FAQs

You may want to contact your plan and ask if they will reinstate your coverage; however, if your coverage was terminated for not making the payment within the grace period, the plan is not required to reinstate your coverage.

Who pays for COBRA coverage?

Posted on Apr 14, 2015 in

Your group health plan can require you to pay for COBRA continuation coverage. The amount charged to qualified beneficiaries cannot exceed 102% of the cost to the plan for similarly situated individuals covered under the plan who have not incurred a qualifying event. In determining COBRA premiums, the plan can include the costs paid by ...
Read More Who pays for COBRA coverage?

Under COBRA, participants, covered spouses and dependent children may continue their plan coverage for a limited time when they would otherwise lose coverage due to a particular event, such as divorce (or legal separation). A covered employee’s spouse who would lose coverage due to a divorce may elect continuation coverage under the plan for a ...
Read More Is a divorced spouse entitled to COBRA coverage from their former spouses’ group health plan?

If you are entitled to an 18 month maximum period of continuation coverage, you may become eligible for an extension of the maximum time period in two circumstances. The first is when a qualified beneficiary is disabled; the second is when a second qualifying event occurs. Disability If any one of the qualified beneficiaries in ...
Read More Can I extend my COBRA continuation coverage?

A group health plan may terminate coverage earlier than the end of the maximum period for any of the following reasons: Premiums are not paid in full on a timely basis; The employer ceases to maintain any group health plan; A qualified beneficiary begins coverage under another group health plan after electing continuation coverage; A ...
Read More Can COBRA continuation coverage be terminated early for any reason?

How long does COBRA coverage last?

Posted on Apr 14, 2015 in

COBRA requires that continuation coverage extend from the date of the qualifying event for a limited period of 18 or 36 months. The length of time depends on the type of qualifying event that gave rise to the COBRA rights. When the qualifying event is the covered employees/retirees termination of employment or reduction in hours ...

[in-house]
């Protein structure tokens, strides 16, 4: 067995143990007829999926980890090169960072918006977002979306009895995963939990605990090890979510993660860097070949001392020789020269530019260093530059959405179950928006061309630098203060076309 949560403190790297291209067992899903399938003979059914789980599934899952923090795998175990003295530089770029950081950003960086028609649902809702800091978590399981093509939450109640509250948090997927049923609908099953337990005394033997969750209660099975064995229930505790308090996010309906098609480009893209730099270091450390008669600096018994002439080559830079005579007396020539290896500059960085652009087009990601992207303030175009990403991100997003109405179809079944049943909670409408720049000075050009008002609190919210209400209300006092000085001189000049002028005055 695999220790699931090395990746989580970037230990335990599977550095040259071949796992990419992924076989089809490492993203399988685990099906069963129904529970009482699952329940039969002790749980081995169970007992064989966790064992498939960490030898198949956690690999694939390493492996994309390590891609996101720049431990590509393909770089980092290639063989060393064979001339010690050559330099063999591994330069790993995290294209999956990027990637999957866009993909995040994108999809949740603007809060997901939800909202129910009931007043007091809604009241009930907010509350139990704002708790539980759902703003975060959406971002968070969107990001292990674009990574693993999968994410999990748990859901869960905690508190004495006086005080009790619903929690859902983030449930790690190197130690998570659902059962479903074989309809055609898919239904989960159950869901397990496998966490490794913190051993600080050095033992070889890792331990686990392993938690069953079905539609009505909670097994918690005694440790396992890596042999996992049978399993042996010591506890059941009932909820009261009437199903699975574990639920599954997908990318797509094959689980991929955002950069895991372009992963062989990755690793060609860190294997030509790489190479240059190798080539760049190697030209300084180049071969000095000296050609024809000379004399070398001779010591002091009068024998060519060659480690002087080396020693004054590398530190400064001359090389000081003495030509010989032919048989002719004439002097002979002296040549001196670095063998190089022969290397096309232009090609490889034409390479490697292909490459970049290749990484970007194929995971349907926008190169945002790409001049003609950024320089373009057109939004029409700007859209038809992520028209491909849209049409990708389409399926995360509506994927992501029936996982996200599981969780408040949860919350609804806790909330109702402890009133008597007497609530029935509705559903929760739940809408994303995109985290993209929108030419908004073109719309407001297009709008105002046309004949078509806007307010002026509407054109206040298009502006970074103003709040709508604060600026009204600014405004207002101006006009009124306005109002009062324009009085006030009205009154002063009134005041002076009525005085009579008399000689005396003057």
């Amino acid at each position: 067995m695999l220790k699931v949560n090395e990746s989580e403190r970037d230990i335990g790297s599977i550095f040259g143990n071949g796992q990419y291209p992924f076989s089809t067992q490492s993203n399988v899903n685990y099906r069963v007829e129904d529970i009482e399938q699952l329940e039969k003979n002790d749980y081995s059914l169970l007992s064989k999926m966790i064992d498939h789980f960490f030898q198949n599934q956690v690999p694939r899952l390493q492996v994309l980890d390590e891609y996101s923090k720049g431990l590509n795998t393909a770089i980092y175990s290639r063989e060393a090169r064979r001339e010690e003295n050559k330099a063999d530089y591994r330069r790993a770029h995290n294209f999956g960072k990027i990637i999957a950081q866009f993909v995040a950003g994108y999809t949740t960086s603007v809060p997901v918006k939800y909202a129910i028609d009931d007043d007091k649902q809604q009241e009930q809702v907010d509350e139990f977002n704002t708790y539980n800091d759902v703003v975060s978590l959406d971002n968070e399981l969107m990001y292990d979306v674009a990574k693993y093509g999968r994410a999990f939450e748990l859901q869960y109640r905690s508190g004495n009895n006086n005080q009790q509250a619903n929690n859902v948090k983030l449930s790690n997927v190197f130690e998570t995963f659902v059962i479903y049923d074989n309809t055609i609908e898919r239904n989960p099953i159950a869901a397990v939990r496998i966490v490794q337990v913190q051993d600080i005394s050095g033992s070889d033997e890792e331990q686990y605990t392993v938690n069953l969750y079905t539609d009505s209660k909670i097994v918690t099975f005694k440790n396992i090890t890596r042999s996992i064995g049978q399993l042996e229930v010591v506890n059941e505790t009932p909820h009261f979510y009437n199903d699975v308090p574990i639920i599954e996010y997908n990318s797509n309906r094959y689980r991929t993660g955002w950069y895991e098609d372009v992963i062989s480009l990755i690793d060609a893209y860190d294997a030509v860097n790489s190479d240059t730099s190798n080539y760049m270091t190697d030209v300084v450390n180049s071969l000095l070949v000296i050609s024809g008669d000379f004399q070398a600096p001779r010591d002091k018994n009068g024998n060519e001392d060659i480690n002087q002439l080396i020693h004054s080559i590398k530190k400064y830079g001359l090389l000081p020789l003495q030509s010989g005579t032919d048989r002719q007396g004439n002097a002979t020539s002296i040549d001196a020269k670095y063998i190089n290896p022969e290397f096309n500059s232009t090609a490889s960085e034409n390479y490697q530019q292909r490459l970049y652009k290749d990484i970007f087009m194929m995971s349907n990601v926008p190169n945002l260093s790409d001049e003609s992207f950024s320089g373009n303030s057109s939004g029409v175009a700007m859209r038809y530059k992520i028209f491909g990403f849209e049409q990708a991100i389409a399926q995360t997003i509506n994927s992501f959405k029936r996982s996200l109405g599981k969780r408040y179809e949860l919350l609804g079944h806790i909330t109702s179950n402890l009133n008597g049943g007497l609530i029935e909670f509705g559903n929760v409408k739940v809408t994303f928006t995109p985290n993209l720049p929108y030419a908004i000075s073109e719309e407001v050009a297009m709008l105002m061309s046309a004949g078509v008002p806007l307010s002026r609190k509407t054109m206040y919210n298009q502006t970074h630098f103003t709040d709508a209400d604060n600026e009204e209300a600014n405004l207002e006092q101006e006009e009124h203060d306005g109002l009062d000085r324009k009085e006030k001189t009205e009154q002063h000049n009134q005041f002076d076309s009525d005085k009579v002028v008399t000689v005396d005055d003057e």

Read More How long does COBRA coverage last?

If you elect continuation coverage, the coverage you are given must be identical to the coverage currently available under the plan to similarly situated employees/retirees and their families (generally, this is the same coverage that you had immediately before the qualifying event). You will also be entitled, while receiving continuation coverage, to the same benefits, ...
Read More Under COBRA, what benefits must be covered?

If you waive COBRA coverage during the election period, you will only be permitted to revoke your waiver of coverage and to elect continuation coverage as long as you do so within the 60 day election period. Then, the plan need only provide continuation coverage beginning on the date you revoke the waiver.

If you are entitled to elect COBRA coverage, you must be given an election period of at least 60 days to choose whether or not to elect continuation coverage.

Qualifying events eligible for COBRA continuation of coverage include: Death of a covered employee (if dependents not eligible for survivor benefits) Termination of employment for reasons other than gross misconduct Reduction in work hours Covered employee’s becoming entitled to Medicare Divorce or legal separation of a covered employee and spouse A child’s loss of dependent ...
Read More What are some examples of qualifying events?